The nurses were asked to use the instrument with families with both newborn and older children. The parents' responses to questions could then be used in further dialogue on the subject of smoking and ETS exposure.

Setting and sample

Twenty-two CHC nurses who were taking part in an intervention for tobacco prevention in CHC in a county in the south-eastern Sweden accepted the invitation to participate in this study. Eighteen of these nurses participated in scheduled FGIs. The FGIs were conducted in five different CHC centres in the county. The nurses' working locations were taken into consideration when scheduling the interviews. Avoiding long travelling made participation possible. All participants had experience of using the SiCET primarily from working within the intervention project which had been running for a period of six months at the time of the interviews. All participants were trained in using the method Motivational Interviewing [20,28]. The majority of participants had long experience of working in CHC (Table (Table1)1) and all participants had permission from their supervisors to participate in the study.

Table 1
Characteristics of the study population

Focus groups interviews

We chose to use a questioning route which encourages free expression, according to Kreuger [25], using open-ended questions in the FGIs. The questions were developed by the research team and discussed with other researchers experienced in the method and one minor revision was made. The questioning route began with some introductory questions concerning names, location of workplace and experience in tobacco preventive work. The open-ended key questions which followed focused on 1) the SiCET form with its various issues, 2) the parents' response to the questionnaire, 3) the SiCET as a support in dialogue and 4) the use of interpreters. Finally the nurses were asked if there were any changes they wanted made to the questionnaire and about their opinions on SiCET as an instrument in tobacco preventive work in CHC.

A pilot FGI aiming to test the interview guide was performed by the first author (NC) and an assistant moderator. Five nurses participated in the pilot FGI. The content of the pilot FGI was of good quality and was therefore included in the analysis.

The participants were divided into five groups according to the location of their workplaces in the county. The FGIs were led by the first author (project-leader) who took the role of moderator which involved guiding the group through a discussion using open ended questions [25]. A public health planner experienced in working with focus groups served as an assistant moderator, made field notes and took care of practical issues. The FGIs were carried out in different CHC centres within a two week period during September 2010. Each FGI included between two and six participants and consisted of 32 to 45 minutes of active discussion following the questioning route. Participants interacted with each other and as the FGIs continued this interaction developed in a positive direction. The FGIs were audio-taped and transcribed verbatim by the first author (NC).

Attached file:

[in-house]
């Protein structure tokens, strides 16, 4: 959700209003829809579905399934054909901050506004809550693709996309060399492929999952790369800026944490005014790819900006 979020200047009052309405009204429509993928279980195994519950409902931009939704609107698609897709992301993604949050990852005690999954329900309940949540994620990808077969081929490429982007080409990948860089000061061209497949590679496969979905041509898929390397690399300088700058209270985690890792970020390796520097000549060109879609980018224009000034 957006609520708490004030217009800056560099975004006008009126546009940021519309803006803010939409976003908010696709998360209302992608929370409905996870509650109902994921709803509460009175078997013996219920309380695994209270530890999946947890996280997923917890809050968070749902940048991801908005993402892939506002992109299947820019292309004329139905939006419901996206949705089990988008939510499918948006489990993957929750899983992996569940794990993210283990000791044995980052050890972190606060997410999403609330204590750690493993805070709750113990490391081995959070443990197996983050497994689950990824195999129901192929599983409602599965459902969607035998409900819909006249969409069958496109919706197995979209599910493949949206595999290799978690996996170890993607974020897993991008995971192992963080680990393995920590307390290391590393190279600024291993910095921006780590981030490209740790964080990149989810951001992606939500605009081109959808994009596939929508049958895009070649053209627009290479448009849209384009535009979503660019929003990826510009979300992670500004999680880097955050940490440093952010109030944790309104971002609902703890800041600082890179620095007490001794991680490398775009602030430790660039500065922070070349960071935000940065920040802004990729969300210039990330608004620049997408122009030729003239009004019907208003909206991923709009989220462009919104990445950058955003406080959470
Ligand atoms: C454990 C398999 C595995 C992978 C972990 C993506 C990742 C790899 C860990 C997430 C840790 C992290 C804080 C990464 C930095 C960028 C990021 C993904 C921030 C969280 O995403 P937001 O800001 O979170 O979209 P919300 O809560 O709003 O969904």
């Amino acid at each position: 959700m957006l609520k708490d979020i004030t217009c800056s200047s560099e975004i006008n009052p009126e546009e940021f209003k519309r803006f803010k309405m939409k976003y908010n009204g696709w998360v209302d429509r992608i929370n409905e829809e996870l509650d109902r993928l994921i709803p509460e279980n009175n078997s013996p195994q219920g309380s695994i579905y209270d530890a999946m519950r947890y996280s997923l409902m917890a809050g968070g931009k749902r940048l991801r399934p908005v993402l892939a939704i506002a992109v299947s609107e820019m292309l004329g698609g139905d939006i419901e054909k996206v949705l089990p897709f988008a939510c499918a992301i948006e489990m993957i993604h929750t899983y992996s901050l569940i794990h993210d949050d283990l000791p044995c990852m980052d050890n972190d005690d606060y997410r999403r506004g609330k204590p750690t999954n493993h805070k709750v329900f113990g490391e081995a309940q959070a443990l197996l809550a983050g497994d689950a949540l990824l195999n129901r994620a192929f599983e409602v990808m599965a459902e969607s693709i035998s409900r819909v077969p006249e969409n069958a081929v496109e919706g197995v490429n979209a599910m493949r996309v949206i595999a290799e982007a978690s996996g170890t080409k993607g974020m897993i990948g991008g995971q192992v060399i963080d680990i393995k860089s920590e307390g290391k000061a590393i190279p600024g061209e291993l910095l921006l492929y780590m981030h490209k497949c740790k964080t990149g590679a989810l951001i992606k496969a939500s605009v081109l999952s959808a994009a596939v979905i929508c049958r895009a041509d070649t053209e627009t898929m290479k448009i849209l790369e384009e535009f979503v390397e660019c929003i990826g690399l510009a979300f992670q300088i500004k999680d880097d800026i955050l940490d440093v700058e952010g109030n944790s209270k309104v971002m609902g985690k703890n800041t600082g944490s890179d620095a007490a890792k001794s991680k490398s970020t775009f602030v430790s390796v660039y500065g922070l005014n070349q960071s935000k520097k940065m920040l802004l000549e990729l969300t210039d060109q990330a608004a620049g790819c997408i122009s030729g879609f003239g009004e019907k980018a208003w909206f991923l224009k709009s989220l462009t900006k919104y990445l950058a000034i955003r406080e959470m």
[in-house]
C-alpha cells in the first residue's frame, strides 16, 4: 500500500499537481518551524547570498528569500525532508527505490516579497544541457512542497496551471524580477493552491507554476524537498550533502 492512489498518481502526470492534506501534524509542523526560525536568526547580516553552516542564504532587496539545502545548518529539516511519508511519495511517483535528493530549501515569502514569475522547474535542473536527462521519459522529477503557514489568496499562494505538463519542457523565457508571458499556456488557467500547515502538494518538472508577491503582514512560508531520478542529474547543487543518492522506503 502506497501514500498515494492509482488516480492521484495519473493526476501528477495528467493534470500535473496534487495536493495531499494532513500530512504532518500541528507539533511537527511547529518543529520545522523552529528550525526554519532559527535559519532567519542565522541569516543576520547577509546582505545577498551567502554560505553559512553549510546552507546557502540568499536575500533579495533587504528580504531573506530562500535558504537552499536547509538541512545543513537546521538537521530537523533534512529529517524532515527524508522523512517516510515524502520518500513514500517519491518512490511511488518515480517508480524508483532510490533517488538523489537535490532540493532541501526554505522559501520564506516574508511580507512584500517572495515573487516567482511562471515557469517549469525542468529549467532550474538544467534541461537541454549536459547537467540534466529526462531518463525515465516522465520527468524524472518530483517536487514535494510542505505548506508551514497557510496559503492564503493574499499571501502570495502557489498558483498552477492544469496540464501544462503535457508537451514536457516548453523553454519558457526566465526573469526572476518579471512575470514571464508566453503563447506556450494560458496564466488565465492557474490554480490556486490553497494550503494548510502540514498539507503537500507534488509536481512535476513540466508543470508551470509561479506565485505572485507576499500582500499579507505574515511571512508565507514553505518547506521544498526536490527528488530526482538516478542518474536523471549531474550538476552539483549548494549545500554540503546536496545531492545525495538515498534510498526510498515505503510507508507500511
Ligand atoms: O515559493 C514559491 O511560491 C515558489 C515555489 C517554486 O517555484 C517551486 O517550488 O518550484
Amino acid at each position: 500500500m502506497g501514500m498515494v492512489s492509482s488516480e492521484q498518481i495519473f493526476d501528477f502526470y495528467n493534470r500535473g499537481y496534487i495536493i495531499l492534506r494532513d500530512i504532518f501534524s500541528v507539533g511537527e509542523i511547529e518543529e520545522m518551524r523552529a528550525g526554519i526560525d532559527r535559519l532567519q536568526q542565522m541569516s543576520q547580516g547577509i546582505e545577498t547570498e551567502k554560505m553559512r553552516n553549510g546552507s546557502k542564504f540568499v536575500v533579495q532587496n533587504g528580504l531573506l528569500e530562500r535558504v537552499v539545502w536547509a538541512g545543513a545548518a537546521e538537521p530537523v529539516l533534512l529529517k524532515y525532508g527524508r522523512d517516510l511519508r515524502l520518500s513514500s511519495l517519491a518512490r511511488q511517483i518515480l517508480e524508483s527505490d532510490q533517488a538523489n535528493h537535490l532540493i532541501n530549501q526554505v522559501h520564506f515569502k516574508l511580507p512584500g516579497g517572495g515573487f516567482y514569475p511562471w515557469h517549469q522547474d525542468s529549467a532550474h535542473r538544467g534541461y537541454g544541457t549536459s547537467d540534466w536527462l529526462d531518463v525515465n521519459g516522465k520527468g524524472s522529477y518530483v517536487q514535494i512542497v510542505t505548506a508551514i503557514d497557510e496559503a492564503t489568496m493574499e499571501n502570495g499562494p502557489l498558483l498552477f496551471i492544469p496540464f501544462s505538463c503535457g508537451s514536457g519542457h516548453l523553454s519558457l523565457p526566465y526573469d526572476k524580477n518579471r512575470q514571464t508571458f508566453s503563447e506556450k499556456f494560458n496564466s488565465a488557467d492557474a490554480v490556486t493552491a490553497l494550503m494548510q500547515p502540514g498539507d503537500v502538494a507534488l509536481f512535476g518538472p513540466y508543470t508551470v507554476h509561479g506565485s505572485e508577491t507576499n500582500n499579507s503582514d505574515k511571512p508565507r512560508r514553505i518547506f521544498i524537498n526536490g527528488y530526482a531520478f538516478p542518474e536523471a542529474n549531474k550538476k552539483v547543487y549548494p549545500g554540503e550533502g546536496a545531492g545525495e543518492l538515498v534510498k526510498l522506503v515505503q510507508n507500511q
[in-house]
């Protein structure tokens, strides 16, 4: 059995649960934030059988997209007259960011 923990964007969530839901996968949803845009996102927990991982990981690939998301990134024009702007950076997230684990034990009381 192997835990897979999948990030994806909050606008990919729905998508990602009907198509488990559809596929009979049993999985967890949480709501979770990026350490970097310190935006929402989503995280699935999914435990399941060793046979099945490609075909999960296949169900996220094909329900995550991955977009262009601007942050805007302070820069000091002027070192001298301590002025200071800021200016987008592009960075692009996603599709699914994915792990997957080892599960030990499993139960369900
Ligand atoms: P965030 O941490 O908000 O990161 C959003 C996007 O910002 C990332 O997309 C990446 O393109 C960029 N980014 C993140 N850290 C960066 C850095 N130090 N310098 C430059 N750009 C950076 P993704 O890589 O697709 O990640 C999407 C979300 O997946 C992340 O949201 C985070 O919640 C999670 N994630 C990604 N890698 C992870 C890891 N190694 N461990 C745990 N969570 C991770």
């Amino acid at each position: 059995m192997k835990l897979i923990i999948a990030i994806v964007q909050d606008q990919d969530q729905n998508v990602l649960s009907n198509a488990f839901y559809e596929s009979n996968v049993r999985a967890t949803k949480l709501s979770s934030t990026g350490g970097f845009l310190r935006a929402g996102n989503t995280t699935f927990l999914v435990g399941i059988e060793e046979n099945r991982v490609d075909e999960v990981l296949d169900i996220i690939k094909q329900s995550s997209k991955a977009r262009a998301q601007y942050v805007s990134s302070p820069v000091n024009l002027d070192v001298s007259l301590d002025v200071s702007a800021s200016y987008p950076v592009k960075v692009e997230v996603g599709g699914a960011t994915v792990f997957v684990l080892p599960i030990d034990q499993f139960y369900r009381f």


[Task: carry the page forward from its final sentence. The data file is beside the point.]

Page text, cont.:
Data analysis

The FGIs were analysed in accordance to the method described for focus groups by Kreuger and Casey [25]. Immediately after the interviews, they were transcribed by the first author. This started the analysis process. The transcription was then read several times to obtain a comprehensive picture and deeper understanding of the interviews. All opinions of the use of the SiCET were marked with a highlighter. Memos were written in the margins. Two of the authors (NC, SA) sorted the content of the interviews into categories which were thoroughly examined and discussed. Subcategories were created for composite sections of the text with similar meanings and discussed by the authors. A third author (AKJ) read the interviews independently and identified categories and subcategories separately. The results were discussed by the three authors (NC, SA, AKJ) and when no new interpretations were found the names of the categories and subcategories were decided and kept as close to the content of the original text as possible. The remaining material which was considered irrelevant to the study was then excluded. The triangulation resulting from involving the third author (AKJ) strengthened the dependability of this process [25].

Ethical approval

No local research ethics committee in Sweden has received this study for assessment because this is not necessary under Swedish law when patients are not involved or affected. The study was designed and implemented to maintain autonomy and integrity according to the common principles in human subject research [29]. Participants were informed orally and in writing that their participation was voluntary, that they could discontinue participation at any time and that all data collected would be treated confidentially.